codeusirae wrote in with news that Edward Snowden gave an alternative to the UK's yearly Christmas message, speaking about his objections to mass indiscriminate surveillance by governments. The message aired on channel four at 16:15. Slashgear posted a transcript. Quoting: "Think about what this means for the privacy of the average person. A child born today will grow up with no conception of privacy at all. They'll never know what it means to have a private moment to themselves — an unrecorded, unanalyzed thought. And that's a problem, because privacy matters. Privacy is what allows us to determine who we are and who we want to be."
cold fjord writes with an update on the political upheaval happening in Turkey "From the article: 'Dawn raids last Tuesday nabbed almost 60 people and implicated three government ministries, the directors of state banks, and some of Turkey's most powerful businessmen in a massive corruption probe spread across three different cases. Three members of Turkey's cabinet resigned on Christmas Day, and one called on Erdogan to follow suit as accusations of kickbacks, smuggling, and abuse of office continue to mount. The scandal has even acquired an international dimension as suspicions that Iran has been using Turkey's banks to shirk sanctions were further bolstered by the arrest of Reza Sarraf, an Iranian businessmen who is accused of bribing the Economic Minister while coordinating transactions from Iran worth $120 billion. The AKP is scrambling to defend itself by claiming the arrests are a result of a dastardly foreign conspiracy ... while police officials have been removed and reshuffled and special prosecutors appointed to a degree that makes Nixon's Saturday Night Massacre look like exemplary justice. The Turkish press continues to eagerly publish the latest colorful details that emerge from the probe, including police reports of $500,000 bribes administered in boxes of chocolate and news that Erdoan himself was being wiretapped as part of the investigation.' Erdogan has been urged to resign, three days ago Turkey banned journalists from entering police stations, and police are using tear gas on protesters."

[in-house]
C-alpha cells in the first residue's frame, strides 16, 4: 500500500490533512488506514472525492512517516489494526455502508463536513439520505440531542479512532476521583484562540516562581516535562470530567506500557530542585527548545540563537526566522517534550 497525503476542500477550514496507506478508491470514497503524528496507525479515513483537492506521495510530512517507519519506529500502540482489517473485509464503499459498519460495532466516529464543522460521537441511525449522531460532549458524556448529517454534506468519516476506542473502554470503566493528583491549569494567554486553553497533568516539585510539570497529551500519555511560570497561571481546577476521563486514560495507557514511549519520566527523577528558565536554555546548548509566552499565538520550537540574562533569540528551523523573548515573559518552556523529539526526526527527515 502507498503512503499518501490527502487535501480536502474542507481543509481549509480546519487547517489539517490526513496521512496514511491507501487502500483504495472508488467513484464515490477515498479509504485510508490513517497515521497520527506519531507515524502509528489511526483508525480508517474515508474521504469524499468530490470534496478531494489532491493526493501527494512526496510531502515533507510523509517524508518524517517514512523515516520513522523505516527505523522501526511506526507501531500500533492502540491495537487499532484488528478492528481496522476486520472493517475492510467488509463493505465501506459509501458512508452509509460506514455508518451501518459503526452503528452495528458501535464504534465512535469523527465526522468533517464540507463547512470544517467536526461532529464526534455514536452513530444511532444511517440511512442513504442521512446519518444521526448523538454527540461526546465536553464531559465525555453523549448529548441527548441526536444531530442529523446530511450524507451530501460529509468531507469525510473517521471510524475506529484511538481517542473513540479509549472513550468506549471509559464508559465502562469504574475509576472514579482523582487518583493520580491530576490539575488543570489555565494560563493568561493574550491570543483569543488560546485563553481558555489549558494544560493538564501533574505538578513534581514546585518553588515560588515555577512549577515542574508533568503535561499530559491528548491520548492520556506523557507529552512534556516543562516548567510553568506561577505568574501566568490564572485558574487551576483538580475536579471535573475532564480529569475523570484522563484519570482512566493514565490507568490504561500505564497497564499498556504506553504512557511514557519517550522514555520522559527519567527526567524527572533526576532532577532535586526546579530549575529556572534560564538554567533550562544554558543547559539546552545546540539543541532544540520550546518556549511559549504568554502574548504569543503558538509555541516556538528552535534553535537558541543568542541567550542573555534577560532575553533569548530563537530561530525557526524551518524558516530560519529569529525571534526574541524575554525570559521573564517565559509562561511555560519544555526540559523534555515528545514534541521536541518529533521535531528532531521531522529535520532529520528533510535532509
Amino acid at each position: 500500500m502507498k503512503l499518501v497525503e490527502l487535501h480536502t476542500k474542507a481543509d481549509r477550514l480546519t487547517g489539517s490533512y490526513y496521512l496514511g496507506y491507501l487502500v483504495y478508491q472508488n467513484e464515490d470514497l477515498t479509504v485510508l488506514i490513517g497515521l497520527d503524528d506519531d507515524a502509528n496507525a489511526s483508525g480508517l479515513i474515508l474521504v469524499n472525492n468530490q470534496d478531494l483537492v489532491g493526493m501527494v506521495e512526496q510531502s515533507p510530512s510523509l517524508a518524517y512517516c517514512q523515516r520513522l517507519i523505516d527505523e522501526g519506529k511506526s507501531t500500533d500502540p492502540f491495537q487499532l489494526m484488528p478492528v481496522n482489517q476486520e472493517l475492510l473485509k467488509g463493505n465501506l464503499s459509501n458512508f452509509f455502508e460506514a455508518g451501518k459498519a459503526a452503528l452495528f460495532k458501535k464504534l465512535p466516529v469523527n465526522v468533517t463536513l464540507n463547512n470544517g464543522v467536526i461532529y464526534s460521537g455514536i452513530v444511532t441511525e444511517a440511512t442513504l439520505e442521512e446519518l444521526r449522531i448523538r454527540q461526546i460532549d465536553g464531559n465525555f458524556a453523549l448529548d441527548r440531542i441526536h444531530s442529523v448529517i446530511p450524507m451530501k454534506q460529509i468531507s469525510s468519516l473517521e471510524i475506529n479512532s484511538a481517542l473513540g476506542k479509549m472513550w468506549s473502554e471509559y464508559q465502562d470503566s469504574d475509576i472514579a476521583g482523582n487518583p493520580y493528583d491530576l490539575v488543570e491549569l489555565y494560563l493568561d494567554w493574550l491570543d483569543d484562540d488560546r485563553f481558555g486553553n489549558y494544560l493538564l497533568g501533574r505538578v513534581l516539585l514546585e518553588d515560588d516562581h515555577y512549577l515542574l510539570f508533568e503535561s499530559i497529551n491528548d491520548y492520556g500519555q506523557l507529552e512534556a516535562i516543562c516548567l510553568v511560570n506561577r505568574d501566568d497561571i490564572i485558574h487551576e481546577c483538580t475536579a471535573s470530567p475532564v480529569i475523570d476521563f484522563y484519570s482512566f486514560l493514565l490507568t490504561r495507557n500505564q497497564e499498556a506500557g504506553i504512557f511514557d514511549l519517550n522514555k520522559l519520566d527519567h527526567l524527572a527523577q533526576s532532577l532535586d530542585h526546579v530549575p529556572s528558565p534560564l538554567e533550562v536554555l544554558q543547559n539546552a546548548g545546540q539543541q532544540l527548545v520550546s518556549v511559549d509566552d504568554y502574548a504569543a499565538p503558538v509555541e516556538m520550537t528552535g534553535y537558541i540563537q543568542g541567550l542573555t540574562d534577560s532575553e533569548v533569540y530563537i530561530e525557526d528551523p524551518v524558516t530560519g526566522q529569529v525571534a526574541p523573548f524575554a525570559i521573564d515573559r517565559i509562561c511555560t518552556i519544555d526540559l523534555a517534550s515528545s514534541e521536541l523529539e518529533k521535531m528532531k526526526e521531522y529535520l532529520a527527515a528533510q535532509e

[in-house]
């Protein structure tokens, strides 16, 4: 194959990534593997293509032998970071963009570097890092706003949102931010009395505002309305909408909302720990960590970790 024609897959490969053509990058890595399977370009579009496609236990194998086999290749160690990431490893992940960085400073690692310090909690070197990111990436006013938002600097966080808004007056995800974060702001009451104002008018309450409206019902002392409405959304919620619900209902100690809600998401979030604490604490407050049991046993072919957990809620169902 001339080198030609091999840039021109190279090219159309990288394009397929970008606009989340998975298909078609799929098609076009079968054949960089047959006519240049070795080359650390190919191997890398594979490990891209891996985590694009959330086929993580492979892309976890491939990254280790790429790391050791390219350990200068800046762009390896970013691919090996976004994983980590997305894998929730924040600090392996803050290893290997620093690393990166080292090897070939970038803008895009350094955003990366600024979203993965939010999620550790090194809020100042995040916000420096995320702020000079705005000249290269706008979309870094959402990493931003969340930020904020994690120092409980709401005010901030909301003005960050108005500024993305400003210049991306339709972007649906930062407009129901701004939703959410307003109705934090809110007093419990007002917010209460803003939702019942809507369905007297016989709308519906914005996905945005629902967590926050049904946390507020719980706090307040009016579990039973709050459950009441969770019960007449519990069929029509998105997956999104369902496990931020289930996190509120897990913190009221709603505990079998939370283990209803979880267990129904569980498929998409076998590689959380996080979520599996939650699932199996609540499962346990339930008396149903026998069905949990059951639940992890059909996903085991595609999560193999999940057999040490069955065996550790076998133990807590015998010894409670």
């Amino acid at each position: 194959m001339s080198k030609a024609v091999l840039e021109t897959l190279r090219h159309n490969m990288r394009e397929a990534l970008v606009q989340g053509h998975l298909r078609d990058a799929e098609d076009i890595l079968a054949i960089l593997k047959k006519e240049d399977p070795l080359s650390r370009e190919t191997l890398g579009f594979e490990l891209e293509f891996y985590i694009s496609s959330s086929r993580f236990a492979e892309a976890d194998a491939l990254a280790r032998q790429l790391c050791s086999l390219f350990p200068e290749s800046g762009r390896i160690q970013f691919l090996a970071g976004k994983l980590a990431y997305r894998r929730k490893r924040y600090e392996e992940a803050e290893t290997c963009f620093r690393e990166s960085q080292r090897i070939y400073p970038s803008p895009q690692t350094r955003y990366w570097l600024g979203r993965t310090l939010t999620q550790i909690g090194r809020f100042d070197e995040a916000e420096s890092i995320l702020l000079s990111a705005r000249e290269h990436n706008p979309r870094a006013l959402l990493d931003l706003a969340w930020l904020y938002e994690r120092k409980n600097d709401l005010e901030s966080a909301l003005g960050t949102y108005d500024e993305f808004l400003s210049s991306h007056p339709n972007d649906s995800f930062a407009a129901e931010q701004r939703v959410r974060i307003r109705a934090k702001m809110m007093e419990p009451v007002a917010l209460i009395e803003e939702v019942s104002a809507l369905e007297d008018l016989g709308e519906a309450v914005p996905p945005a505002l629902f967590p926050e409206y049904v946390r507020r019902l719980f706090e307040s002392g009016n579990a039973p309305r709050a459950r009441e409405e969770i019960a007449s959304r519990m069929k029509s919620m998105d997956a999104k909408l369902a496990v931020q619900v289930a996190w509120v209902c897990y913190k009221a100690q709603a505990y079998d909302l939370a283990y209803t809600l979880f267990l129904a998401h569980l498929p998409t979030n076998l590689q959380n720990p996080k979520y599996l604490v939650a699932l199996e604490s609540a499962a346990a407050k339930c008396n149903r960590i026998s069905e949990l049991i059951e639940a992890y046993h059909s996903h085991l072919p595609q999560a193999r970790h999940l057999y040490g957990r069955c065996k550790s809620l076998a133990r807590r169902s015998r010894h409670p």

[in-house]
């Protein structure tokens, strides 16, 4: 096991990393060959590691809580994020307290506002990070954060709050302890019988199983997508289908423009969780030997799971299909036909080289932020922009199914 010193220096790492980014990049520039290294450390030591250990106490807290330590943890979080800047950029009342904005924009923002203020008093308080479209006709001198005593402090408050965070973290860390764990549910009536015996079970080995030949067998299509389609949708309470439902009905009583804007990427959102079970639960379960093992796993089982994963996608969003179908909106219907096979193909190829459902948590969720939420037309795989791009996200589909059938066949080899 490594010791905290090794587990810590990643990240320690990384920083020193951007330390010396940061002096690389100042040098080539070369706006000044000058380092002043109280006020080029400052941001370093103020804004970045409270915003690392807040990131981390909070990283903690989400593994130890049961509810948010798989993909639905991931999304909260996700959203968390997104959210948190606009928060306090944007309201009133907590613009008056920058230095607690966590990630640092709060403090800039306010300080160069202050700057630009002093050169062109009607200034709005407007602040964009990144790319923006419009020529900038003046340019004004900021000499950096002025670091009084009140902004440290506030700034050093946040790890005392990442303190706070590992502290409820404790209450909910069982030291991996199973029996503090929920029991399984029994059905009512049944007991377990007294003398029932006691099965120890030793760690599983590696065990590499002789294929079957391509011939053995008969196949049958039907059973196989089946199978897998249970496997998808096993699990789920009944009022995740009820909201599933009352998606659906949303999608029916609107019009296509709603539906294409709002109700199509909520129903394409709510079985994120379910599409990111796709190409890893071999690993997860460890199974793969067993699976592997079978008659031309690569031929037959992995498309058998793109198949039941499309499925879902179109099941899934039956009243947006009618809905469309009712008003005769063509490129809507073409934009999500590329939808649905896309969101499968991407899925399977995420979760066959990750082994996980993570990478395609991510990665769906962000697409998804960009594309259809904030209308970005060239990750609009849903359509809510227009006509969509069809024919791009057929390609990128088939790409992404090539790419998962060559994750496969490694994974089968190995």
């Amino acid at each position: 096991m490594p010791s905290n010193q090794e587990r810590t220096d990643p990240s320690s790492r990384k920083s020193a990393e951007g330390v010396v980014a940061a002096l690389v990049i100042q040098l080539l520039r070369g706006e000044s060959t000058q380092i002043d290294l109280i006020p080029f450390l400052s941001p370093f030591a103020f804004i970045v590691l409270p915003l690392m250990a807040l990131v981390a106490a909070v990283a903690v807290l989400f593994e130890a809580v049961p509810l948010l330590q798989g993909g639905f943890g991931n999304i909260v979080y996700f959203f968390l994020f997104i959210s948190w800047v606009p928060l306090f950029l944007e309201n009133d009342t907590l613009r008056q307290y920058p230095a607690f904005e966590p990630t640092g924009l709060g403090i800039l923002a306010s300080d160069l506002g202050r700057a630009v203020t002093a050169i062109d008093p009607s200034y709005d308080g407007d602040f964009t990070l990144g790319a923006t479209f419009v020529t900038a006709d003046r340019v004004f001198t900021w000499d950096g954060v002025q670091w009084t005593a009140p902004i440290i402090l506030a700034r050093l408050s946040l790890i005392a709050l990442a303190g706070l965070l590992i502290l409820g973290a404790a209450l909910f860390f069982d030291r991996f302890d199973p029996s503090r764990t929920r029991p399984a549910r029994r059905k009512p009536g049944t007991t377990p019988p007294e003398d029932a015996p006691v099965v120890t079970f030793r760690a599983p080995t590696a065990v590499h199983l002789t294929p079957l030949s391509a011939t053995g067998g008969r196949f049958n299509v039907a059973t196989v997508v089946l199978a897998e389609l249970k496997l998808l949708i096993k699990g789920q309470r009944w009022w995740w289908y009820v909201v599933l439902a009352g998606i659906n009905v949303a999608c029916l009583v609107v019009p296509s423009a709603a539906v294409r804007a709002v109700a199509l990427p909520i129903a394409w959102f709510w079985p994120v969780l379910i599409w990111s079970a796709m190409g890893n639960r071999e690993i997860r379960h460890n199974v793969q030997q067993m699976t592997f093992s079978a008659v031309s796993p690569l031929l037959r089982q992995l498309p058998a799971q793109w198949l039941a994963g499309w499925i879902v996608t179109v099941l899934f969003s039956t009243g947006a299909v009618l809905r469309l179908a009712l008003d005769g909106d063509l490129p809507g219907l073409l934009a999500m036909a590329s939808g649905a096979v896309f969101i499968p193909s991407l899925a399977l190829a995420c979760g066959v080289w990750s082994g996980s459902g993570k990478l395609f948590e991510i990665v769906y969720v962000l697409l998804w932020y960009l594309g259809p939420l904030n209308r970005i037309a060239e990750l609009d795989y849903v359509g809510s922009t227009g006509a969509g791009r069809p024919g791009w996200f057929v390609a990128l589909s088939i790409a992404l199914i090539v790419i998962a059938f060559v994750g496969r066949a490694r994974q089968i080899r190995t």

Yesterday, two astronauts completed a seven hour spacewalk to finish installation of a spare coolant pump after a failed coolant pump forced a partial shut down of the ISS. As of late yesterday afternoon, that pump is online and operating normally: "The new pump now is considered fully functional, but it will take some time to fully reintegrate the pump and Loop A of the two-loop external cooling system. Teams at mission control are following a schedule that should allow the restored cooling loop to be fully activated and integrated into the station’s cooling system on Christmas Day, Dec. 25. ... Electrical systems that depend on cooling from Loop A will be repowered or moved back from temporary support on Loop B gradually on Thursday, Friday, and throughout the weekend."